Upon coming back from my vacation, I decided to do a calendar purge and revisited every one of the recurring meetings on my calendar. As an initial step, I turned most of my check-in type meetings from weekly meetings to biweekly ones with an eye towards phasing out some of them. I also moved some existing meetings around to open up larger 2-3 hour chunks for me to do deeper work. I found that 1-hour time slots rarely give me the space to go deep into anything.
The goal for me is to bring more intention to these 2-3 hour chunks each week, devoting them to the types of work that I share in the next section.
Vision, Intentions, and Questions
I wrote a memo to the Partners one evening when I was feeling particularly hot about defining our 20% high-leverage activities. Here’s an excerpt:
The 20 percent high-leverage activity for us as leaders from here on out is to set (and continually repeat) a clear vision for the team leads* and help them set their intentions through thought-provoking and challenging questions. Then it’s all about giving the team leads the space to self-organize and make progress. The rest of the lower leverage work is providing support, encouragement, and on-going coaching.
*This is assuming that we have the right team leads in place. If this is not the case, the 20 percent high-leverage activity needs to first be in recruiting and hiring this person.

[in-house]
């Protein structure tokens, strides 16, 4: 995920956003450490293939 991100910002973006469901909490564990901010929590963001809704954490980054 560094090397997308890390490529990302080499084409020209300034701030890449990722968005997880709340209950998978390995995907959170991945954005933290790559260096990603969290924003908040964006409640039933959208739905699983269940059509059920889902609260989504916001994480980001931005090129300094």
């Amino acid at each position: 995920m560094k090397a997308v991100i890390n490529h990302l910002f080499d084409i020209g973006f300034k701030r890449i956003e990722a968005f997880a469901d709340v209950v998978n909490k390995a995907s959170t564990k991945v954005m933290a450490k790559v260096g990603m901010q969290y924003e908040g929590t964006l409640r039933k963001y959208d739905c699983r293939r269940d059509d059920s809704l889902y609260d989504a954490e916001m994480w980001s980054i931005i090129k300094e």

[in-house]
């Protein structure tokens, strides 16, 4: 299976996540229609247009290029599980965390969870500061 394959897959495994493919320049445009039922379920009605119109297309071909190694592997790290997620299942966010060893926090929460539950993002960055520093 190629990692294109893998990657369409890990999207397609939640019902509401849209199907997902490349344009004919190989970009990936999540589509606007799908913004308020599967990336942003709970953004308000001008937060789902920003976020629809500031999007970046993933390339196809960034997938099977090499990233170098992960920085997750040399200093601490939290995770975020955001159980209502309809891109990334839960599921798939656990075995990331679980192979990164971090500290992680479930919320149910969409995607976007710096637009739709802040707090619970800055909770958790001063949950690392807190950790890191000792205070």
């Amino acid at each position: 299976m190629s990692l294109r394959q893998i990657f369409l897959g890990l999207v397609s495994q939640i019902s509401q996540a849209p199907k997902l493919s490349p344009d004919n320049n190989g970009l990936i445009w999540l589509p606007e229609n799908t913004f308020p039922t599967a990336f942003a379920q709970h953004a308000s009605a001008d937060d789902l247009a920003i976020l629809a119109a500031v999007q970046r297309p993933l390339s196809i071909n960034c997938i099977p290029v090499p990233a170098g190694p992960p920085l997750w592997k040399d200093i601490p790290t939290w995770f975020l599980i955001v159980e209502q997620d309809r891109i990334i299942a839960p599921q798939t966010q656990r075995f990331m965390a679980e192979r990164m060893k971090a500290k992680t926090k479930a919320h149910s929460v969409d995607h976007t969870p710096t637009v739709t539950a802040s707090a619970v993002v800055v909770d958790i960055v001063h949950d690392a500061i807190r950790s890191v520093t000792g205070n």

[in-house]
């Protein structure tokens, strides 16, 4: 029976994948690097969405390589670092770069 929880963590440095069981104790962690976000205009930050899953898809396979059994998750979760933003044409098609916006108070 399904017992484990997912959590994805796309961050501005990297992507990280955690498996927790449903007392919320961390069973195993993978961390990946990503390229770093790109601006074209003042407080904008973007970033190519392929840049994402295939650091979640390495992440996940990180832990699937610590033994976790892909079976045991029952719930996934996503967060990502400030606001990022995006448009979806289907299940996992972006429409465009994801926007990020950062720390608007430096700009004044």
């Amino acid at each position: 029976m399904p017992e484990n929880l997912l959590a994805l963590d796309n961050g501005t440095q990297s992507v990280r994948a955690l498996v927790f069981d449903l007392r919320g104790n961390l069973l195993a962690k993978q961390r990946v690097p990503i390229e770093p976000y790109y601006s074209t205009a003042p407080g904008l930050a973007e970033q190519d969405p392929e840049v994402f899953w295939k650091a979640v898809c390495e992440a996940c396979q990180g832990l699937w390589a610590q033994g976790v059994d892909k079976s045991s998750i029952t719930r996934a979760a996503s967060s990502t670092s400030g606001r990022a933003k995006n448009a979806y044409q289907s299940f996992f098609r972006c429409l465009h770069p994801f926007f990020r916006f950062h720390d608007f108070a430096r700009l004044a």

My thinking around this is that if the Barrel partners focus our time in building vision alignment with team leaders–people who either have their own direct reports or exercise influence within the org–and build the habit of tying actions to achieving the shared vision, this would cut down on wasteful, incoherent initiatives while giving plenty of room for people to be creative in their approaches.
To put it more simply, the 20% high-leverage activities boil down to:
- Setting and reinforcing vision
- Recruiting & hiring the best people
When put this way, there’s so much work to do in both areas. I don’t think we’ve been great about articulating and consistently communicating the company’s vision. We also know that vision is not just a lofty company-wide statement but can live as more focused discipline-specific objectives and business-driven goals. These need to be defined, shared, internalized, and continually revisited. The same goes for recruiting. Rather than reactively seeking to fill roles as they come up, I hope to push Barrel towards continually coming in contact with the best and the brightest, staying in touch, and being able to find ways to work together when the time is right. This means investing more in the recruitment infrastructure and being willing to hire not for immediate billable needs but for future growth.